"Cloisonné China" originally appeared in Issue 12 of Tahoma Literary Review.
By Pingmei Lan
The pinch of light tucked
between crumbling walls of snow in Manchu,
before a blast of sunlight came to whiteout
their frozen shadows. And sleeves of smoke
rising from winter chimneys stained by
an upturned bout of sky. The crow’s wings
shimmer across a lake of windows. Undulating,
a tyranny of echoes. A slow croon
oozing from the turntable, a needle
etching out pages of The Long March,
of dozens of grandfather’s records aching
from the stings of tobacco, the consumption
that swallowed him up as he tap-tapped against
the stricken matchbook full of red guards
in crisp Mao suits. The family of veins
that danced as if slogans were music.
And mother’s breath rose as a ghost
as she came home from work,
beads of ice hanging from her hair,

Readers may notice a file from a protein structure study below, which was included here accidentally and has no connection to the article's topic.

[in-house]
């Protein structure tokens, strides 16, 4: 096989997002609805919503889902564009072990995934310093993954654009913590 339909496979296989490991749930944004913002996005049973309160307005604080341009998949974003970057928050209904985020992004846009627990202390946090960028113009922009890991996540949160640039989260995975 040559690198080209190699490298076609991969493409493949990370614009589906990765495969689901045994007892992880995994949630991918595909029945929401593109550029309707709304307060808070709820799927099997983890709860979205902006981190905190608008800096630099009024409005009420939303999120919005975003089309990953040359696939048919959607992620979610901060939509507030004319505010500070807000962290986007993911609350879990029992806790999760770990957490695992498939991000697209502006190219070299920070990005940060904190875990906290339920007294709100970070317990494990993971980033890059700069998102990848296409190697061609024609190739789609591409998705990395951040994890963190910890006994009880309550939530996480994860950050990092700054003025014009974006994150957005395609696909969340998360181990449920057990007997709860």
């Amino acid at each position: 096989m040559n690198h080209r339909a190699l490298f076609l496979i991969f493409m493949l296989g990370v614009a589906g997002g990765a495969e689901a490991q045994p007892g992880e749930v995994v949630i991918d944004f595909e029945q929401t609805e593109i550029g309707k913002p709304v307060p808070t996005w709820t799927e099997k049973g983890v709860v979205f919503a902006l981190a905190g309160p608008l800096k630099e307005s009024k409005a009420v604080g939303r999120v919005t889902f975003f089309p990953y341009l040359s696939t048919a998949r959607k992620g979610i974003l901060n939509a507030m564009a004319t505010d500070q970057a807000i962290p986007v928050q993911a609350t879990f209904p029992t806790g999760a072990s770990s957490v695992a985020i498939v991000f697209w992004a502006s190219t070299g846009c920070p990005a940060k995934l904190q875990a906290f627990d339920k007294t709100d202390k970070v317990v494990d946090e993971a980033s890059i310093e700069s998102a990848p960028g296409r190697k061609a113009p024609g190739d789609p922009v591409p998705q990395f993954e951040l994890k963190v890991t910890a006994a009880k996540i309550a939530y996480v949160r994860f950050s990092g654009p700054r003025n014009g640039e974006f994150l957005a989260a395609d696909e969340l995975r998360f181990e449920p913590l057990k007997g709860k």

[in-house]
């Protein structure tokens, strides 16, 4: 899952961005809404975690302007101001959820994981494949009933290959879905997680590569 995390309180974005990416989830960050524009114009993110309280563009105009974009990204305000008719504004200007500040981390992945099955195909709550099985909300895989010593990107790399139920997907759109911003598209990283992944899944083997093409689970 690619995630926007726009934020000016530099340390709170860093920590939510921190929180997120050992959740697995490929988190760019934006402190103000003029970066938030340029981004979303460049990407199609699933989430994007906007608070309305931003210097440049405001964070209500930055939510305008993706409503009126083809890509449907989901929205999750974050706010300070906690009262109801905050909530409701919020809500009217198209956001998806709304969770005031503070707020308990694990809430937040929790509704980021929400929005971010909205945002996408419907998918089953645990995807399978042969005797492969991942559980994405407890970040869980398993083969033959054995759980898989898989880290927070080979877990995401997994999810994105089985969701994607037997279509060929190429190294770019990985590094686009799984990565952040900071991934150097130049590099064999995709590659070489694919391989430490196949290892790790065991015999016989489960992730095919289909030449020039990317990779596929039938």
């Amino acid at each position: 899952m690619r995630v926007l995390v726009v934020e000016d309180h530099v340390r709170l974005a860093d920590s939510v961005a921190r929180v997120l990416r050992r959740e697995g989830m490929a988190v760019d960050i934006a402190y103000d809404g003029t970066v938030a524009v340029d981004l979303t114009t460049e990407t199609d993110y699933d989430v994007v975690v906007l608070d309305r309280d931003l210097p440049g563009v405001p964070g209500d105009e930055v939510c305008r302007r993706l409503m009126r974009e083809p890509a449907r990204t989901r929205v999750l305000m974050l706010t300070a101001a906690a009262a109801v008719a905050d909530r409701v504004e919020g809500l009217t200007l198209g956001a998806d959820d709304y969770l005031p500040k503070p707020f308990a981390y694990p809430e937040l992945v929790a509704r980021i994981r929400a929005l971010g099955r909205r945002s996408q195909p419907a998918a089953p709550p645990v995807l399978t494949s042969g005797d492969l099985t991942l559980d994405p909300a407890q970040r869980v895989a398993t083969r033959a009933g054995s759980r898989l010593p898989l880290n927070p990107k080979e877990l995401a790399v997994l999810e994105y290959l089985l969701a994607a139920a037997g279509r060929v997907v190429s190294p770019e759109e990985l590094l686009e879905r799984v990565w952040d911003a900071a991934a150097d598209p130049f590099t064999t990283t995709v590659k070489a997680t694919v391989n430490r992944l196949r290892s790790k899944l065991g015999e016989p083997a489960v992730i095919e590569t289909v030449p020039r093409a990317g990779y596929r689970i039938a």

her fingers see-through against the stove’s
kerosene glow. There will be bread, there
will be everything, she quoted the Chairman.
Only for a laugh as thin as the sheet of oil
floating over dinner served in chipped
I held the moon at its center
as sky sank below the murk to our windows,
dark marrows staining those panes, leaving
behind a scattering of small white scars cast
around the rim. Her china broke as I dove
inside, my bones turned into water
under her tap-tapping thumbs.
Reprinted with the poet's permission.
Pingmei had these comments about Cloisonné China:
The shadow of snow is blue, my son told me once. It took me back to a childhood moment of walking in deep snow. Inside my own footprint was a blue light that seemed both trapped and fighting to escape. But where? When the sun rose it would at once unleash this blueness and dissipate it. This duality sent me searching until I gave birth to this poem. How porcelain could be at once delicate and immutable. How the shadow of political turmoil stretched over generations to render lives both restless for change and immutable in present form.
Pingmei Lan was born in China and lives in San Diego with her family and writing friends.